By SCOTT MCKIE B.P.
ONE FEATHER STAFF
Since time immemorial, Cherokee people have harvested traditional plants such as sochan and ramps, from the beautiful mountains in western North Carolina. Over time, laws have prevented tribal members from harvesting these healthy plants.
A process many years in the making came to fruition on Monday, March 25 as the Eastern Band of Cherokee Indians (EBCI) and the National Park Service signed an agreement regarding the gathering of sochan (Rudbeckia laciniata) by tribal members. Principal Chief Richard G. Sneed and Cassisus Cash, Great Smoky Mountains National Park superintendent, signed the agreement, at the Oconaluftee Visitor Center, that authorizes 36 permits to be issued to EBCI tribal members for the traditional gathering of the plant.
“This is an historic day because today the National Park Service and the Eastern Band of Cherokee Indians, under the leadership of Principal Chief Sneed, will be signing an agreement that will allow select members of the Tribe to harvest a plant that we call sochan which is a very important dietary, cultural ritual to the Cherokee Indians,” Superintendent Cash said as he opened remarks at Monday’s event. “This was a long process. This was a thoughtful process. It was science-based as well. With those three factors, we feel that today’s agreement will strike a good balance in allowing us to honor the traditions of the Cherokee Indians while also preserving this precious resource for generations to follow.”
As part of the process to formalize the agreement, an Environmental Assessment (EA) was performed and came back with a FONSI (Finding of No Significant Impact) ruling. To speed the process of having the EA performed, Tribal Council allocated funds during an Annual Council meeting in October 2017 for the cost associated with the Assessment.
“This day marks the return of the Principal People, the Anikituwah, the Eastern Band of Cherokee Indian people, to have access to be able to harvest sochan,” Chief Sneed said during Monday’s event. “It’s historic, and there are many people I’d like to thank. First and foremost, our Secretary of Agriculture, Mr. Joey Owle, and everybody on his staff – Tommy Cabe, Mike Lavoie, and their staff – for all of the hard work that they did. I would also like to recognize our Tribal Council members who attended many meetings in Washington, DC with us when we negotiated with the Department of the Interior and the National Park Service. I would like to thank Superintendent Cash for his leadership on this. This is really monumental.”
Chief Sneed added, “I want to thank everyone at the Park Service for their cooperation and the relationship that we have. I think it demonstrates the fact that we are both good neighbors to one another, and it demonstrates the government-to-government relationship that has been the hallmark of Indian Country and our relationship with the federal government. It works when we follow a process. Sometimes, that process takes a little bit longer, but, at the end of it, it’s a day where we see completion.”
The National Park Service put into practice new regulations in August 2016 whereby members of federally-recognized American Indian tribes can legally perform traditional gathering of plants in national parks that encompass their traditional territory. As part of those new rules, tribes must enter into agreements with their local park such as the EBCI did with the Great Smoky Mountains National Park.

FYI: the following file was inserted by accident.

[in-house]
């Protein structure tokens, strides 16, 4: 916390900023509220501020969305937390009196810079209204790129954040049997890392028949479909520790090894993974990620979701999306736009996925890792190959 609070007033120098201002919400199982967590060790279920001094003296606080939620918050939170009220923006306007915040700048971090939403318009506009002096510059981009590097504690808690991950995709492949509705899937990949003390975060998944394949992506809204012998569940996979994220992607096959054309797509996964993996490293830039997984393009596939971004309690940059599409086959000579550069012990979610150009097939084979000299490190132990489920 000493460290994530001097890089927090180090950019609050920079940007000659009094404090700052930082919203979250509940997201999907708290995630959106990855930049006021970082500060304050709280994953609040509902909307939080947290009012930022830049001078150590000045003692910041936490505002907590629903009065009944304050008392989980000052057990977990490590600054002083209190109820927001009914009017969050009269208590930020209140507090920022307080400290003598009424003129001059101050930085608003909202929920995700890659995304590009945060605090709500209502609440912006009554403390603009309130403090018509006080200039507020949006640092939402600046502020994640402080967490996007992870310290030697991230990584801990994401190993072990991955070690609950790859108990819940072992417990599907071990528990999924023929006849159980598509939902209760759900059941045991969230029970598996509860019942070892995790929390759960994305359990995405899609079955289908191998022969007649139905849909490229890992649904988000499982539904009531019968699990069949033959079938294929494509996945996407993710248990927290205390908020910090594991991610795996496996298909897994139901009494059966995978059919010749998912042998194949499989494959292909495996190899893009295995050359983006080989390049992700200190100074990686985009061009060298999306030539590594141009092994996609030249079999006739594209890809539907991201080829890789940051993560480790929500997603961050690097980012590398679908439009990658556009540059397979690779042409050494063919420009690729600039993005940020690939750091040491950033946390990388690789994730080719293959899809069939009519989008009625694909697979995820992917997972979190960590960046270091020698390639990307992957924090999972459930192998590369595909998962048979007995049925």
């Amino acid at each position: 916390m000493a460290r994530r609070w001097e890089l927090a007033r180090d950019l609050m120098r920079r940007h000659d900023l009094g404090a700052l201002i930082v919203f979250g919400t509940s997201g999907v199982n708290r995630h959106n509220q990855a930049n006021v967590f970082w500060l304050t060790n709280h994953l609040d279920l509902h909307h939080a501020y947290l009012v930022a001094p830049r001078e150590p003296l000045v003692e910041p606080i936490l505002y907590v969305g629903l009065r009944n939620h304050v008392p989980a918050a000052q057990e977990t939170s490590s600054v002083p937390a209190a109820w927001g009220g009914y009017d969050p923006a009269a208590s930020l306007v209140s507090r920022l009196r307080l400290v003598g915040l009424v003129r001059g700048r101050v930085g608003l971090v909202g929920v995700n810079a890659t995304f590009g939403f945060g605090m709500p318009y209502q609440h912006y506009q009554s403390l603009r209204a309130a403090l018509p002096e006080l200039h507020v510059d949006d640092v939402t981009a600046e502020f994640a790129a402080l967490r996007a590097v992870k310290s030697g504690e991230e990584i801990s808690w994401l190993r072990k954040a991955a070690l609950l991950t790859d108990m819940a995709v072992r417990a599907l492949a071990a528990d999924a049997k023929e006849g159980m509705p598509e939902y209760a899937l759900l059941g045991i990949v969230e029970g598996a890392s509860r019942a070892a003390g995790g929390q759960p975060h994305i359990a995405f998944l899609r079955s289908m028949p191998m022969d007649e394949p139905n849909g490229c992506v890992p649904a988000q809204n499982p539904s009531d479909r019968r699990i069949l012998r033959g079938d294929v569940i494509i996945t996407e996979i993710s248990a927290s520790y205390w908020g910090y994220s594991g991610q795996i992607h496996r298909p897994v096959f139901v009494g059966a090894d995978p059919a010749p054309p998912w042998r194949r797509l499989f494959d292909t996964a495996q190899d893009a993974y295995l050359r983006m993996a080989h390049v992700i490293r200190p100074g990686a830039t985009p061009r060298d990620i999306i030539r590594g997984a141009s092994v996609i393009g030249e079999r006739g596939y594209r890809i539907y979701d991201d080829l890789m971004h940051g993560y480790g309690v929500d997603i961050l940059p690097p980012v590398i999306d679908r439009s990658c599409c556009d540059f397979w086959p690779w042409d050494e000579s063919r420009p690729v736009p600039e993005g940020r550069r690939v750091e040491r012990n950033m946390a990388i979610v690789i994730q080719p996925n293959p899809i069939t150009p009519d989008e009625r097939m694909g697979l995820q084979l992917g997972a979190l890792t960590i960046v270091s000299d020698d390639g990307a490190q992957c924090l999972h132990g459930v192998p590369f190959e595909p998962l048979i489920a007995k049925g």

EBCI Secretary of Agriculture and Natural Resources Joey Owle said Cherokee community clubs have been very instrumental in developing the permitting process that will be used. “We intentionally did that because we really want the community clubs to have ownership of this whole project and for them to work with their community members.”
He noted that a total of 36 permits will be issued with up to six family members being allowed to harvest on each permit. “We will go through the training that’s been outlined by the Park, get them permitted this week, and get them harvesting.”
Secretary Owle said the limit per permit is two bushels of sochan per week with no more than 1.5 bushels harvested per event. He said the window for harvesting will be March 1 through May 31 and permits will be good for one year with them being issued annually. “This is really a pilot program here for us. The Park’s never done it; we’ve never done it.”
He said transparency and training are important to the process. “We had specially-made bags made for this so that everybody will have the same kind of bag, very identifiable. Communication with our Park staff is very key.”
Compliance is also key. Secretary Owle noted that two offenses in breaking the rules set forth will result in a permit being pulled for five years. “We want folks to take this very seriously.”
Now, that the sochan agreement is signed, tribal officials are looking down the road at the harvesting of ramps. “We definitely want to see some good data and some good information come out of this to access the permitting program over the next two years,” said Secretary Owle. “But, we are going to go ahead and get that discussion going.”
A general agreement is required between the NPS and the Tribe for each plant that would be gathered. “This is something that I think we could realistically look for in about two years,” Secretary Owle noted.